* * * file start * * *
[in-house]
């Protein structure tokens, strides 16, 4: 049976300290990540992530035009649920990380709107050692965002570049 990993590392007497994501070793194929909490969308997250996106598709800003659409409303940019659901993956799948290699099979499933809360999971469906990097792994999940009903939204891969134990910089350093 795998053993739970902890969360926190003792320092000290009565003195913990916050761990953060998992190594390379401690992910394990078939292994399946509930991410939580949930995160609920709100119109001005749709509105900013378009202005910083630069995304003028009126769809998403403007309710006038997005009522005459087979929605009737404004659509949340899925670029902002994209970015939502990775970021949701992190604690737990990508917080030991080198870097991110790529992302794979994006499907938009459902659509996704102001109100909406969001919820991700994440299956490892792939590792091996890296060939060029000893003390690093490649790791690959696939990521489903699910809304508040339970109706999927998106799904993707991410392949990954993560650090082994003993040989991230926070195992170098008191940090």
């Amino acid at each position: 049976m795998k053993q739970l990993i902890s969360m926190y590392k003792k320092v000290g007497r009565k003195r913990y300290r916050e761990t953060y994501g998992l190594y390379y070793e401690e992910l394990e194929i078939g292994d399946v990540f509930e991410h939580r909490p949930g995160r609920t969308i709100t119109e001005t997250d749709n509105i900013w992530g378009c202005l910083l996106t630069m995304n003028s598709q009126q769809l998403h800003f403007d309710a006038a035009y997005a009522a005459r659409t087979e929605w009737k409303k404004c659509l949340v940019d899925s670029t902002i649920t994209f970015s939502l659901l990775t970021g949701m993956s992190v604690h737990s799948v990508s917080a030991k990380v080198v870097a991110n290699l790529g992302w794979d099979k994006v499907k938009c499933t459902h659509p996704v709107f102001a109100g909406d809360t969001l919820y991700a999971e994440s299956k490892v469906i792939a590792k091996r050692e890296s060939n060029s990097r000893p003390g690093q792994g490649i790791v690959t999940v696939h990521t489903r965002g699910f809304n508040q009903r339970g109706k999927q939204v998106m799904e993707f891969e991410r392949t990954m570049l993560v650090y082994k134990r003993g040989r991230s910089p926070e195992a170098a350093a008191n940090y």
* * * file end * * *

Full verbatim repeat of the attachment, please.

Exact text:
[in-house]
């Protein structure tokens, strides 16, 4: 049976300290990540992530035009649920990380709107050692965002570049 990993590392007497994501070793194929909490969308997250996106598709800003659409409303940019659901993956799948290699099979499933809360999971469906990097792994999940009903939204891969134990910089350093 795998053993739970902890969360926190003792320092000290009565003195913990916050761990953060998992190594390379401690992910394990078939292994399946509930991410939580949930995160609920709100119109001005749709509105900013378009202005910083630069995304003028009126769809998403403007309710006038997005009522005459087979929605009737404004659509949340899925670029902002994209970015939502990775970021949701992190604690737990990508917080030991080198870097991110790529992302794979994006499907938009459902659509996704102001109100909406969001919820991700994440299956490892792939590792091996890296060939060029000893003390690093490649790791690959696939990521489903699910809304508040339970109706999927998106799904993707991410392949990954993560650090082994003993040989991230926070195992170098008191940090």
């Amino acid at each position: 049976m795998k053993q739970l990993i902890s969360m926190y590392k003792k320092v000290g007497r009565k003195r913990y300290r916050e761990t953060y994501g998992l190594y390379y070793e401690e992910l394990e194929i078939g292994d399946v990540f509930e991410h939580r909490p949930g995160r609920t969308i709100t119109e001005t997250d749709n509105i900013w992530g378009c202005l910083l996106t630069m995304n003028s598709q009126q769809l998403h800003f403007d309710a006038a035009y997005a009522a005459r659409t087979e929605w009737k409303k404004c659509l949340v940019d899925s670029t902002i649920t994209f970015s939502l659901l990775t970021g949701m993956s992190v604690h737990s799948v990508s917080a030991k990380v080198v870097a991110n290699l790529g992302w794979d099979k994006v499907k938009c499933t459902h659509p996704v709107f102001a109100g909406d809360t969001l919820y991700a999971e994440s299956k490892v469906i792939a590792k091996r050692e890296s060939n060029s990097r000893p003390g690093q792994g490649i790791v690959t999940v696939h990521t489903r965002g699910f809304n508040q009903r339970g109706k999927q939204v998106m799904e993707f891969e991410r392949t990954m570049l993560v650090y082994k134990r003993g040989r991230s910089p926070e195992a170098a350093a008191n940090y």